Must stop my rantings here.I could go on and on.Let's just say:-
    Learn basic Latvian.
    Show respect.
    Understand where the Latvians have struggled from and what they want to achive.
    Look at how they percieve us.
    Enjoy their culture and love for their country.
    Think about why you are going to 'just another country':Is it to say you had a holiday there or is it because you want to be a part of them?
    Don't tar people with the same brush.Just because Dr Shipman killed his patients are all GPs murderers?Just because many of the guys in the club are known for their drug dealing and violence does that make all Angels,1%ers or,even,the biker fraternity scum of the Earth?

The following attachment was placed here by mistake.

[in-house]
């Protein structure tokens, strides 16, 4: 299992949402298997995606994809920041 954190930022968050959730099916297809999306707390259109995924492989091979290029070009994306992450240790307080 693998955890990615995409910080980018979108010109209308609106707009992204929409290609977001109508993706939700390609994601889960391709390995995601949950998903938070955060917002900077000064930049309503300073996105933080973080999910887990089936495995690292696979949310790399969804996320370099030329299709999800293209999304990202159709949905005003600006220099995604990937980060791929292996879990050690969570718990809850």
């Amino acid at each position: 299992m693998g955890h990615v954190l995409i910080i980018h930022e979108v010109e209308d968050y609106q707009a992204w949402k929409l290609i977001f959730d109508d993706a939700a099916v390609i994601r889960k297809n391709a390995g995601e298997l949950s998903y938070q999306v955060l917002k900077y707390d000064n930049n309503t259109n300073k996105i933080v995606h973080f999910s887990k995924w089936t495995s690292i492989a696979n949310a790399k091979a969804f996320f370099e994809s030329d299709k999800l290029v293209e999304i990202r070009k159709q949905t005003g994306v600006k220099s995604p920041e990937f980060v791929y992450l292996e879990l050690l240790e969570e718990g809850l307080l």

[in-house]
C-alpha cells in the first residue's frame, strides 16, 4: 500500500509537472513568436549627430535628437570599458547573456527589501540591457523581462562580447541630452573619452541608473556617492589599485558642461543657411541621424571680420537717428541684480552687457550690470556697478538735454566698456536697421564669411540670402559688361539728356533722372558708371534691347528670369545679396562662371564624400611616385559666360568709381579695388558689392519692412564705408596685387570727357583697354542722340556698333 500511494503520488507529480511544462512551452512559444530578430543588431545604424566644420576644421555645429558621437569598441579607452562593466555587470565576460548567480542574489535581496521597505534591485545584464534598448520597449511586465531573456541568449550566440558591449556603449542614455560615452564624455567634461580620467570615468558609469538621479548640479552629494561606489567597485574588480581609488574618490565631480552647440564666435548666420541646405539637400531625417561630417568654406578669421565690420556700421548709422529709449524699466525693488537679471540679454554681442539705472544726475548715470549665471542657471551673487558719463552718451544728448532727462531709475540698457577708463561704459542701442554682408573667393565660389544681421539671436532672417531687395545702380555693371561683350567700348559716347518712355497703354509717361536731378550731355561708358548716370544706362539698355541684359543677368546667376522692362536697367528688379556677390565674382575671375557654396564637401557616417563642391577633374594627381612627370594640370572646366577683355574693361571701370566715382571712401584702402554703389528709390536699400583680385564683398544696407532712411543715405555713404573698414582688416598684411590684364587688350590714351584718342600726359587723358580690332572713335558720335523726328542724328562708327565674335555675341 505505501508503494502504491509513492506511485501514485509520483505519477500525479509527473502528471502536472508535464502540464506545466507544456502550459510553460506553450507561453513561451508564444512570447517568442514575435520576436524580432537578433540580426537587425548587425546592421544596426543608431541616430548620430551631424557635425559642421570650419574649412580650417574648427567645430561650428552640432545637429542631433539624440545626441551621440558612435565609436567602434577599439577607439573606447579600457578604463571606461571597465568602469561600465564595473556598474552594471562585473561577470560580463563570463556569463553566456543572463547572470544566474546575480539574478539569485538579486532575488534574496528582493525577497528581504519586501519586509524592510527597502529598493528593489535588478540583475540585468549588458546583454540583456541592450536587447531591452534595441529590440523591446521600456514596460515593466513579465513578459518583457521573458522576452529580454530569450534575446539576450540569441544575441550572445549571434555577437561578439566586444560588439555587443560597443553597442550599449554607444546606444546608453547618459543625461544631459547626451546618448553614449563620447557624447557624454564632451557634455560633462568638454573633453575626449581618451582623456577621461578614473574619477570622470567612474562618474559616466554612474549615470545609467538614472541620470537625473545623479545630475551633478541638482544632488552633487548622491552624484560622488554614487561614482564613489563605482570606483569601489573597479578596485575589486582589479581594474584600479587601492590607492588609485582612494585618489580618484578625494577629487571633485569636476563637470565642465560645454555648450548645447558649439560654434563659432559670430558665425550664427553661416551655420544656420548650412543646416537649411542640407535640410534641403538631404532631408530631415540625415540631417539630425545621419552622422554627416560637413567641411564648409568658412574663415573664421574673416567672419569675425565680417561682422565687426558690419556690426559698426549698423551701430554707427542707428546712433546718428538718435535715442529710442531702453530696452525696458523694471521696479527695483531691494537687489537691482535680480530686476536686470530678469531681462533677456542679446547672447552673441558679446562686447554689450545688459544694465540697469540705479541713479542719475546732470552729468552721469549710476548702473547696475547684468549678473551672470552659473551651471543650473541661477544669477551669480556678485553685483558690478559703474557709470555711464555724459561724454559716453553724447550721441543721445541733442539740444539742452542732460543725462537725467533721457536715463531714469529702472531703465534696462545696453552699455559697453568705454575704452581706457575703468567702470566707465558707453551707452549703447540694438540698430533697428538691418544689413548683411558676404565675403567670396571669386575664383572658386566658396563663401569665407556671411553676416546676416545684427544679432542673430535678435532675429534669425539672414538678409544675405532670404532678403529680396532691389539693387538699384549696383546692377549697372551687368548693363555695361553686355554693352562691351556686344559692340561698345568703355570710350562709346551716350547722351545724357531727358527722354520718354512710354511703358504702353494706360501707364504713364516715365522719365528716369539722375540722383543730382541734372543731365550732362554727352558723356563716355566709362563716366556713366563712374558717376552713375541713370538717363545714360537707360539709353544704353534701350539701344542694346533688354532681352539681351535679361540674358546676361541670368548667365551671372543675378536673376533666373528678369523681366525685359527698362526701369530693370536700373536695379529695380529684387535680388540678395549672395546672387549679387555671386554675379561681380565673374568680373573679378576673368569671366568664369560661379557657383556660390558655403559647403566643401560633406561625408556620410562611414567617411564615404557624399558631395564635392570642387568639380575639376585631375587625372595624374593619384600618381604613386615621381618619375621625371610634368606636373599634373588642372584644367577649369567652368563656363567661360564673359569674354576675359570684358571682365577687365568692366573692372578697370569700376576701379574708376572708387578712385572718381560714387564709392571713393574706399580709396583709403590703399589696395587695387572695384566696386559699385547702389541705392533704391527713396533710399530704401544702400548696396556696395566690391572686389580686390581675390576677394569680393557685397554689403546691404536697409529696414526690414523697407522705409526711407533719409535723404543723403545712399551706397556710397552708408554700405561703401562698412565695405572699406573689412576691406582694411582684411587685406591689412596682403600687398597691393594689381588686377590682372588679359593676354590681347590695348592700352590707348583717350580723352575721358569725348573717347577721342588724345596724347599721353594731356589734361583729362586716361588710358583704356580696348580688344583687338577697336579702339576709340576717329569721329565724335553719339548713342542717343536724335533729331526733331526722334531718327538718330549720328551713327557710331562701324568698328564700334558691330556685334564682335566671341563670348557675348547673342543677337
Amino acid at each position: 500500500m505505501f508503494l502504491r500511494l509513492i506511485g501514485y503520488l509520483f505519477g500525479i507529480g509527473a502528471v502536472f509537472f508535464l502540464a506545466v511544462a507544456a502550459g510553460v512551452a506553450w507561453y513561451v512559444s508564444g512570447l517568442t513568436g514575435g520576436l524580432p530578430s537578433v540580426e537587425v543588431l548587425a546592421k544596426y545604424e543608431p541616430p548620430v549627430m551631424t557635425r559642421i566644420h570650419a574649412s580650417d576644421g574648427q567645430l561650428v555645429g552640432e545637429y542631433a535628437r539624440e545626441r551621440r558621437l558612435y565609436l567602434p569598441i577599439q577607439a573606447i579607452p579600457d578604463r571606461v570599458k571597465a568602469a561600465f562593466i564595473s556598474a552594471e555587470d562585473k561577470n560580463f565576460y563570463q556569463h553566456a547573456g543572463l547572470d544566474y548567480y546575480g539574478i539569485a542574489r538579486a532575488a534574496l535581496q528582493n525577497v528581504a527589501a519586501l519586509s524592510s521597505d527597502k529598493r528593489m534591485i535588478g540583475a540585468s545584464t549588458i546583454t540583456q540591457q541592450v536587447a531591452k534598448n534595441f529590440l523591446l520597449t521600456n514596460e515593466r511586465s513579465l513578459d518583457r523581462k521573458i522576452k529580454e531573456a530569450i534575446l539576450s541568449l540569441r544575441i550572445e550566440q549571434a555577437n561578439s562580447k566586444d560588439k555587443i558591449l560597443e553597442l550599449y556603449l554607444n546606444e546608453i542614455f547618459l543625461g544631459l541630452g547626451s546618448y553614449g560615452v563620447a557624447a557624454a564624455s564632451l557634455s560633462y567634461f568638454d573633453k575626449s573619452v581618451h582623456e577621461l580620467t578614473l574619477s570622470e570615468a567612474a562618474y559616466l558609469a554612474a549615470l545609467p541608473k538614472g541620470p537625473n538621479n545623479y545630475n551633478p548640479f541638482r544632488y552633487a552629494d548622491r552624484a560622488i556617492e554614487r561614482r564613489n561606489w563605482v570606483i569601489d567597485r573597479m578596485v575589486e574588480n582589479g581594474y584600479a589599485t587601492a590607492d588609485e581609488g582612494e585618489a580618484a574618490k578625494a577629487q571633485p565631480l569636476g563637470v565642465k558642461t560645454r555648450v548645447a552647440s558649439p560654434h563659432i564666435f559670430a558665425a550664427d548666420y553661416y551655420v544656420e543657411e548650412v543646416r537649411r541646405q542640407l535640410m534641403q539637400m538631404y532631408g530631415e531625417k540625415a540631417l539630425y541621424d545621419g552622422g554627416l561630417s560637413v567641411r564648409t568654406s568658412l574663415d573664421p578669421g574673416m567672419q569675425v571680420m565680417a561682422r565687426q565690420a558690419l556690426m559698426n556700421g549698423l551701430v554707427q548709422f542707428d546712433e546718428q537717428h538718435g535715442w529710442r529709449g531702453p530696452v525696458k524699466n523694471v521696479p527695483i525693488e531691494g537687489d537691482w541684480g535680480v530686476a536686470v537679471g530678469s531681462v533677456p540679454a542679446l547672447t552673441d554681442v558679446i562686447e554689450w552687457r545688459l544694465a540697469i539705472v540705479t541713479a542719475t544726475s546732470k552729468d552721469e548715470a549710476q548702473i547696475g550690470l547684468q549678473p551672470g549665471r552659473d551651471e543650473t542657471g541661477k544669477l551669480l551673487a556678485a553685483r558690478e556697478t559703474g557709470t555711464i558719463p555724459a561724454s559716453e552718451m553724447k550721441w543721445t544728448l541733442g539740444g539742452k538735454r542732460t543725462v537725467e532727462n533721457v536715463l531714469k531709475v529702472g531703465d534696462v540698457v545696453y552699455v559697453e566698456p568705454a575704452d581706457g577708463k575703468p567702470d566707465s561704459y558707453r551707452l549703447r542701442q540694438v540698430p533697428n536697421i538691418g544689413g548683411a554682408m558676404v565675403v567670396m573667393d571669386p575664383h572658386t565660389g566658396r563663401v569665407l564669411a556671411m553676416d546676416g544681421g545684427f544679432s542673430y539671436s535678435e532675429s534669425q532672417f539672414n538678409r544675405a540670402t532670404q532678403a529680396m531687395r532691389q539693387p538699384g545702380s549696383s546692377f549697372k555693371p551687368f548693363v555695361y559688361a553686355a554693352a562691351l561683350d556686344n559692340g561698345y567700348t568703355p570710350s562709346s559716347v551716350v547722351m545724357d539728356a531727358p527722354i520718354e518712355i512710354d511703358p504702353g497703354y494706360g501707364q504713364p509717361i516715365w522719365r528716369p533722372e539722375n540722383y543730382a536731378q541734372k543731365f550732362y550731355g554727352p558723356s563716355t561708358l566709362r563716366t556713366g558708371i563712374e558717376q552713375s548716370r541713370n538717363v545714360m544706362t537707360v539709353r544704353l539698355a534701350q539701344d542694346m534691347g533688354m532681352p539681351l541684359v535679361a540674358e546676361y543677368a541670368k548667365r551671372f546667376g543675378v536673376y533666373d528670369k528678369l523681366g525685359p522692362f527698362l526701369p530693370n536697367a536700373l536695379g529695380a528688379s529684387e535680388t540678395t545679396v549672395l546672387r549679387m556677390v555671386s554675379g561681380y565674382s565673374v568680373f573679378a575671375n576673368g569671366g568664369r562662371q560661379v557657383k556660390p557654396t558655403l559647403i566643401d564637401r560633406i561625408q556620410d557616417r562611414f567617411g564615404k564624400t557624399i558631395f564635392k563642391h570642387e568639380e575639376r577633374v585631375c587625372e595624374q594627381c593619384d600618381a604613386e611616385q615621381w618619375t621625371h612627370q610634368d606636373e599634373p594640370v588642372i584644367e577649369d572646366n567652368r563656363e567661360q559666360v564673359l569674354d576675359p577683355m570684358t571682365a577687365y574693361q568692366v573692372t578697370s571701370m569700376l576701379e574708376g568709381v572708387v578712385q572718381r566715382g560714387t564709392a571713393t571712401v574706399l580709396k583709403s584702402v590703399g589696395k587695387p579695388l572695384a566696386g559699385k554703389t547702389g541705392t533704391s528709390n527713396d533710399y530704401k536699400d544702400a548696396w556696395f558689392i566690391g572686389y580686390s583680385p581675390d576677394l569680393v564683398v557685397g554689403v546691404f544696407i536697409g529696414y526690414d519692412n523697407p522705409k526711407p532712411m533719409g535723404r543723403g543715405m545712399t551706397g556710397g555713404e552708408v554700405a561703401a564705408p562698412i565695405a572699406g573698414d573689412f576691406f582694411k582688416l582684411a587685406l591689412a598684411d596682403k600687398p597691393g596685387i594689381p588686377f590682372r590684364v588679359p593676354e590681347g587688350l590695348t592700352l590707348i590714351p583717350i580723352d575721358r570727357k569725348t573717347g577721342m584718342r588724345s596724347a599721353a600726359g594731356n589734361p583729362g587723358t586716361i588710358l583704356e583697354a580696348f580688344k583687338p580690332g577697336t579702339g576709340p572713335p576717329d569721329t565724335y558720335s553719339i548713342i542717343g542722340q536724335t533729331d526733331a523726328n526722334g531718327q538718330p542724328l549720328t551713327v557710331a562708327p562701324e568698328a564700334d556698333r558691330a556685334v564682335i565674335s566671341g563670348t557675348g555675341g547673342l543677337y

Anyway,if you have common sense and that big thing called 'respect' then you will understand where I'm coming from.If not.....well,enjoy the good ol' Costa Packet :)
    If there's any thing more specific you'd like to know then just send it over and,this time,I'll try and keep it short and sweet.I promise!
    Andy